The Spike or Victoria University College Review 1948
Poetry [introduction by Charles Fennel
There is no judgment of poems this year. This is not because this country contains no inexhaustible supply of judges, yes, a supply far exceeding that of readers of verse. It is not, I am told, because the editors think that these many judges, or at least a certain, not negligible, number of them, cannot penetrate into these verses with commendable sensitivity and acumen.
It is rather, that they have doubts about the beauty and appropriateness of this very convention of judging. What benefit is it to the judge, that acute and sensitive man whose life is spent, presumably, in the admiration and creation of poetry, selecting his reading according to the needs of the moment and fairly indifferent to that which does not serve his present purpose. His sympathies are wide perhaps, but not unlimited. His impulses in the direction of criticism are satisfied by what he says of work of his own choice, and what he says of work imposed upon him will probable inspire him to inferior writing. Indeed, the national culture is better served if these men are not asked to divert their sensibilities in this somewhat frustrating fashion.
And what about the judged? The little workmanlike hints which are a feature of the judgments could be made more subtly and more helpfully in private contact. Anyway, they are not of crucial importance. It is of crucial importance that at least some readers experience the poems in the right way. And it is not with this purpose in view that one sends one's produce to the competition. Indeed, the sportsmanlike poet who on the receipt of his magazine at once consults the Judge's page is not obsessed, if he be prudent, by the question did this man understand my soul?' but rather by the more tickling one: 'did I obtain a first, or a guinea?'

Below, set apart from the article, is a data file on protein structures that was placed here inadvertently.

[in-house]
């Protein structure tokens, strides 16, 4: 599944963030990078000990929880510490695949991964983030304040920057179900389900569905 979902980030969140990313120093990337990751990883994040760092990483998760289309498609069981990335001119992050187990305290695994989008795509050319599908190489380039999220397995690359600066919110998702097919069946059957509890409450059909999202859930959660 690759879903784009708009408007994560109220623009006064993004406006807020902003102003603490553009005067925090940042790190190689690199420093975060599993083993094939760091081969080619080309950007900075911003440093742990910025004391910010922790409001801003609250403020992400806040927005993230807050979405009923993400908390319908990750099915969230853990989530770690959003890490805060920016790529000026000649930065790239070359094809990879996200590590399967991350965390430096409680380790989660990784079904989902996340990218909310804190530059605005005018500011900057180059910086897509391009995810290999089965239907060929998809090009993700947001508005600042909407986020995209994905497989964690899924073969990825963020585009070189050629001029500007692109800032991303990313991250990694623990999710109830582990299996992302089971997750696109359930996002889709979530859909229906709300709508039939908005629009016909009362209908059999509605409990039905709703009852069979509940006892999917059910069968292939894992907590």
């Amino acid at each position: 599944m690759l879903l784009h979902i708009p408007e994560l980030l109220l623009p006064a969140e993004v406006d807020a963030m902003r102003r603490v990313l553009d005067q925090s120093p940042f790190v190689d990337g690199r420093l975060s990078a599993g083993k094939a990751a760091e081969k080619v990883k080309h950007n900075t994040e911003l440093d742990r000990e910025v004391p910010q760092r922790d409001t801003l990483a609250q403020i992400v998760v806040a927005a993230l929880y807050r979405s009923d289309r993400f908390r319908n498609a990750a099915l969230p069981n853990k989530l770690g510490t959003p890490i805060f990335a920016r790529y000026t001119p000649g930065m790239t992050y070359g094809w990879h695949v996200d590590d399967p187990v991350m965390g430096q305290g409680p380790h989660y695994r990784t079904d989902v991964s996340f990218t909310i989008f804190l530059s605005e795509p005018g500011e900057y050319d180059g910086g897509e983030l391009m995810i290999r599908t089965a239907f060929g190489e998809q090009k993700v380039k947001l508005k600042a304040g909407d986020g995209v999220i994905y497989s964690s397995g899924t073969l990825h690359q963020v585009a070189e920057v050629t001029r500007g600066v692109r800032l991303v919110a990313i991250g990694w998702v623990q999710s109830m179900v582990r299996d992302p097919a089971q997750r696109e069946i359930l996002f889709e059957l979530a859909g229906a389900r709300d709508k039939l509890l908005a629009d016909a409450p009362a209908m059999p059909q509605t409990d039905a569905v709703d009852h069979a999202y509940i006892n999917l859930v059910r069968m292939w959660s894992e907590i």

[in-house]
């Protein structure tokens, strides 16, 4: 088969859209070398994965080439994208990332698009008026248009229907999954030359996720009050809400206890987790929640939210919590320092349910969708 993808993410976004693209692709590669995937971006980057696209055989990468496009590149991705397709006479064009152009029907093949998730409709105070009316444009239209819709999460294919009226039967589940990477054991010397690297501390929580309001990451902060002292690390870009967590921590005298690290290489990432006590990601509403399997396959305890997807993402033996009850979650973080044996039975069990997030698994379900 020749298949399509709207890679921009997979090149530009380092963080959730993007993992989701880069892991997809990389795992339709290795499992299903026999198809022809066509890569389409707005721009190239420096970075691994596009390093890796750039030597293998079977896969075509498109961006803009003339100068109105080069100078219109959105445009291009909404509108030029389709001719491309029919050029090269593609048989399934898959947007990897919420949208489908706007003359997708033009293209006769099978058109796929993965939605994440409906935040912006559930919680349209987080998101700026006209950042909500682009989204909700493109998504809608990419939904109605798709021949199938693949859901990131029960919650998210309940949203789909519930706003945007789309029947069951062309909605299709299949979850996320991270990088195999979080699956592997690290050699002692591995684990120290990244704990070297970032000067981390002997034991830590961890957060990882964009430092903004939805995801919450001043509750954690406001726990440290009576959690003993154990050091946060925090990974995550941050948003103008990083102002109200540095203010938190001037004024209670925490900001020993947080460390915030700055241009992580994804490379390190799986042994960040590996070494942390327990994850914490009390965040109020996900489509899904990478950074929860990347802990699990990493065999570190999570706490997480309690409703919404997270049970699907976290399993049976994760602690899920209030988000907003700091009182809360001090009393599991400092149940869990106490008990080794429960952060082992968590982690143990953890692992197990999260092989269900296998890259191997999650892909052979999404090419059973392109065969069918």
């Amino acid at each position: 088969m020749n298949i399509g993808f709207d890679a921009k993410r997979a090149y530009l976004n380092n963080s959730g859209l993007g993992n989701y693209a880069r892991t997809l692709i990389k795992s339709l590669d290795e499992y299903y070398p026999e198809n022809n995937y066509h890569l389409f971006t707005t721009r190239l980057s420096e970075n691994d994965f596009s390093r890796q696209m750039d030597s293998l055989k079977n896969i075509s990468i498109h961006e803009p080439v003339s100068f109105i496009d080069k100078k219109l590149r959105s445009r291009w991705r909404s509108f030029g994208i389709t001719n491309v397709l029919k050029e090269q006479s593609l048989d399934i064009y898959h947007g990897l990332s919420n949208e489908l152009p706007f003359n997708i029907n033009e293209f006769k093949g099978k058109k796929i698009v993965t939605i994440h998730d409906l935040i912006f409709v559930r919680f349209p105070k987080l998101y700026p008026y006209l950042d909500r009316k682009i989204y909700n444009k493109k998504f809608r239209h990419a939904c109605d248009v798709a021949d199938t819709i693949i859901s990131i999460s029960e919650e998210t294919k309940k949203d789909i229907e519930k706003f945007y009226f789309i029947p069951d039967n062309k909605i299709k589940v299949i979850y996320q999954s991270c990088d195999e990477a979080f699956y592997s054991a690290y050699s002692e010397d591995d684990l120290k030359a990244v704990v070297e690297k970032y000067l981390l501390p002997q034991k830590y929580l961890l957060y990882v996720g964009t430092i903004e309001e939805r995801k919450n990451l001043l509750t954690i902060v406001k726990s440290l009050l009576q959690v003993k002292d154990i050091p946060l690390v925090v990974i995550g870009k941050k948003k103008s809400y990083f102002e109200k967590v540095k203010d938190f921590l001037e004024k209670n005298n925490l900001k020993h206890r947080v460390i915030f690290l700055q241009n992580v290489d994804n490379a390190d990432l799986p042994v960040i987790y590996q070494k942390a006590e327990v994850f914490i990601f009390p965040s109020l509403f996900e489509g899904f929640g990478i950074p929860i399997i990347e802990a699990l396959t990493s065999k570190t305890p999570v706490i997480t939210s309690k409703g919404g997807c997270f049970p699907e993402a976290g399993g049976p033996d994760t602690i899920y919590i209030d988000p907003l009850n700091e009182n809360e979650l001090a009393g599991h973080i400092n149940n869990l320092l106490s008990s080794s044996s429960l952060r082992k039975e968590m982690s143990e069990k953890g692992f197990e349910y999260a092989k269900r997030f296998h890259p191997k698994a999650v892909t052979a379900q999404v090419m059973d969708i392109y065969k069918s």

Such thrills are excluded from this volume. The contributing poets do not hope to find in them the sympathy they require, and consider the spirit of sport, delightful otherwise, an undesirable intrusion upon the spirit of poetry. In this they are not impelled by an exaggerated appreciation of their own verse, but a proper regard for the spirit itself of poetry; for verse may be good or bad, and its influence on other men's souls may be enormous or negligible, but in as far as poetry is not serious it is not a matter for competition; rather, it is a joke. When a poem is very bad, one laughs; when page 20 it is extremely good, one also has the reaction of delirious laughter. Most verse exists between these two extremes. One claim that may at least be made for the poems which follow is that they are all a product of some sublimation and not constructed by any act of will. Their authors lived for a while in that blessed world that is bounded on one side by the ridiculous joke and on the other by the sublime one.
P. Wilson is of them all the least concerned about the game of living. His poems are descriptions of little experiences, told in a soft tone, mostly without any climax. Some of the great laws that govern being somehow seem to concern him, but he never philosophizes. His attiture to his abstract observations is rather sensual. In Little Verses' he pictures the spontaneous growth of what is beautiful from its insignificant beginning to greatness; his consciousness of the beautiful is never shown by more than' the quick and sudden glances you would not see. The salvation army-like chorus singing its homage for God in A Christmas Carol' does not hope for more reward than that its listeners may raise their heads.